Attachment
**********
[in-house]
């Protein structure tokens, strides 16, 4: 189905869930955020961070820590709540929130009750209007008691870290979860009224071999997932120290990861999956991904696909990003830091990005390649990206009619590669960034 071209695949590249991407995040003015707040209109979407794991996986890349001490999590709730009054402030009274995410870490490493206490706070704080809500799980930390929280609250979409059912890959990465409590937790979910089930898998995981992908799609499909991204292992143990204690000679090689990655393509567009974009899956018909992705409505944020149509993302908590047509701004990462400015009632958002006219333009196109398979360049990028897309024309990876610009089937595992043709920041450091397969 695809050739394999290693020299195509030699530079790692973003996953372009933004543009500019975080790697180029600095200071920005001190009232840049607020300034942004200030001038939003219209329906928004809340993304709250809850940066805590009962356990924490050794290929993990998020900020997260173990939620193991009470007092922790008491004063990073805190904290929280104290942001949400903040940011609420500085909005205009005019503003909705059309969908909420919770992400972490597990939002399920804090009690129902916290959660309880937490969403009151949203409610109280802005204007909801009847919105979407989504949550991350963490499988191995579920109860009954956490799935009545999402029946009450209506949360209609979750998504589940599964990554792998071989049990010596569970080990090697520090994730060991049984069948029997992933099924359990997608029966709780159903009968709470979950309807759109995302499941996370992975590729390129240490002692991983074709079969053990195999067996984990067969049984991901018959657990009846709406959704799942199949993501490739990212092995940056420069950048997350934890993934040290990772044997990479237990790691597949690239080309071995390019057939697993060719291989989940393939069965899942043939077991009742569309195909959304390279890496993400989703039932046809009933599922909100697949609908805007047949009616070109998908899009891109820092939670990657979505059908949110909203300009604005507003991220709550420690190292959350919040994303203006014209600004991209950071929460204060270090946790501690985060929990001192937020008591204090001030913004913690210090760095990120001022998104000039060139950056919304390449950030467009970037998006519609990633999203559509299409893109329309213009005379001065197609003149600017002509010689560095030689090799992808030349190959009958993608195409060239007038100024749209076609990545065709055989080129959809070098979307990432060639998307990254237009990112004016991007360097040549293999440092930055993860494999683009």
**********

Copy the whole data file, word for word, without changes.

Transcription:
[in-house]
């Protein structure tokens, strides 16, 4: 189905869930955020961070820590709540929130009750209007008691870290979860009224071999997932120290990861999956991904696909990003830091990005390649990206009619590669960034 071209695949590249991407995040003015707040209109979407794991996986890349001490999590709730009054402030009274995410870490490493206490706070704080809500799980930390929280609250979409059912890959990465409590937790979910089930898998995981992908799609499909991204292992143990204690000679090689990655393509567009974009899956018909992705409505944020149509993302908590047509701004990462400015009632958002006219333009196109398979360049990028897309024309990876610009089937595992043709920041450091397969 695809050739394999290693020299195509030699530079790692973003996953372009933004543009500019975080790697180029600095200071920005001190009232840049607020300034942004200030001038939003219209329906928004809340993304709250809850940066805590009962356990924490050794290929993990998020900020997260173990939620193991009470007092922790008491004063990073805190904290929280104290942001949400903040940011609420500085909005205009005019503003909705059309969908909420919770992400972490597990939002399920804090009690129902916290959660309880937490969403009151949203409610109280802005204007909801009847919105979407989504949550991350963490499988191995579920109860009954956490799935009545999402029946009450209506949360209609979750998504589940599964990554792998071989049990010596569970080990090697520090994730060991049984069948029997992933099924359990997608029966709780159903009968709470979950309807759109995302499941996370992975590729390129240490002692991983074709079969053990195999067996984990067969049984991901018959657990009846709406959704799942199949993501490739990212092995940056420069950048997350934890993934040290990772044997990479237990790691597949690239080309071995390019057939697993060719291989989940393939069965899942043939077991009742569309195909959304390279890496993400989703039932046809009933599922909100697949609908805007047949009616070109998908899009891109820092939670990657979505059908949110909203300009604005507003991220709550420690190292959350919040994303203006014209600004991209950071929460204060270090946790501690985060929990001192937020008591204090001030913004913690210090760095990120001022998104000039060139950056919304390449950030467009970037998006519609990633999203559509299409893109329309213009005379001065197609003149600017002509010689560095030689090799992808030349190959009958993608195409060239007038100024749209076609990545065709055989080129959809070098979307990432060639998307990254237009990112004016991007360097040549293999440092930055993860494999683009």